This month, 606 is honoring Black History by sharing art and poetry by black artists and poets. We’ve invited artists, art historians, curators, archivists, literary scholars, poets, and others with expertise in art and poetry to share their favorite pieces of art and poems by black artists around the globe. If you find your life enriched by this blog series, say “thank you” by buying art from a black artist and poetry by black artists, visiting a museum, asking your local art museum to include more black artists, donating to an art scholarship for students of color, asking your library to stock more books on black art and by black poets, dropping off some art supplies at your local community center or daycare or senior center, or donating art by artists of color to your local school, community center, or house of worship.
Today, we thank Jason Franklin, MID, the Executive Director of Triangle Cultural Art Gallery in Raleigh, North Carolina, for sharing reflections on the work of Charles E. Joyner. Professor Joyner has been an icon at the School of Design at NCSU for the past 40 years. He has worked with students to explore culture, history, and archetypes from Ghana for the past 18 years. His travels abroad have greatly influence his current show – “Come Sunday Morning”- hosted at the Triangle Cultural Art Gallery. 606 encourages our readers in Raleigh and the surrounding area to support the important work of Triangle Cultural Art Gallery, which seeks to explore the area’s rich and diverse cultural heritage through artistic expression.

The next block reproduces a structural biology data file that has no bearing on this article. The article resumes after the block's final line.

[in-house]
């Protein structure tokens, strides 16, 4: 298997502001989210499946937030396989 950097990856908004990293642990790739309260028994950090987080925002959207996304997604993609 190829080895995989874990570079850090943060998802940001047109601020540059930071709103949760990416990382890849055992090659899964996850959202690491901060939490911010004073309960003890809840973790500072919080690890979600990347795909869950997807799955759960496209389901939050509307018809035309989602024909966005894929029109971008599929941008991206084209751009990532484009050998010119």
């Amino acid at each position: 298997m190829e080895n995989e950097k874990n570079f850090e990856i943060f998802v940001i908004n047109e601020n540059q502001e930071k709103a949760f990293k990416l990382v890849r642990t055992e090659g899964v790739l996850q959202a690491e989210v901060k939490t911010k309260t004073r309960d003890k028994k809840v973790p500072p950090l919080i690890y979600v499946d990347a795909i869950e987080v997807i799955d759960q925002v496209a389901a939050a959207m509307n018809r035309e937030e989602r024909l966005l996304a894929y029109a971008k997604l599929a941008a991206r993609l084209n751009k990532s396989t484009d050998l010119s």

Church at Elmina Castle
Mixed Media on Board
Charles E. Joyner
Charles Joyner reflects the themes of from African and African-American culture and his life growing up in rural North Carolina. His has conducted research on the traditions and customs of African and African-American cultures and his artwork is informed by comparisons between them. Most recently, his work has been invigorated by the visual iconography of Ghana, in West Africa. It employs imagery, symbolism, icons, and motifs blended into what he terms “mixed media serigraphs,” a print created via silkscreen.
The image Church at Elmina Castle is a symbolic piece that depicts the structure that sent many Africans to the “New World” from West African–in particular, Ghana. During the period it was most used, the castle was used as a place of worship by the British, while enslaved Africans were held captive in the dungeons located underneath the structure. The cross represents the church located in the top of the facility, the symbols on the bottom left represents bondage, and the symbol on the bottom right was used on plantation to depict the presence of enslaved Africans. Lastly, Charles Joyner’s work has been influenced by two titans in art history, John Biggers and Romare Bearden, both artists with North Carolinian roots. This image combines the cultural patterning of Biggers and the collage process of Bearden. In this way, Charles Joyner’s work is both artistically unique and historically relevant.
I have captured an explanation of these themes in this in a video in which Charles speaks about the creation and meaning of this outstanding historic piece, Come Sunday Morning Part II. The exhibit will show through March 9, 2019.
About the author: Jason Franklin is the Executive Director of the Triangle Cultural Art Gallery.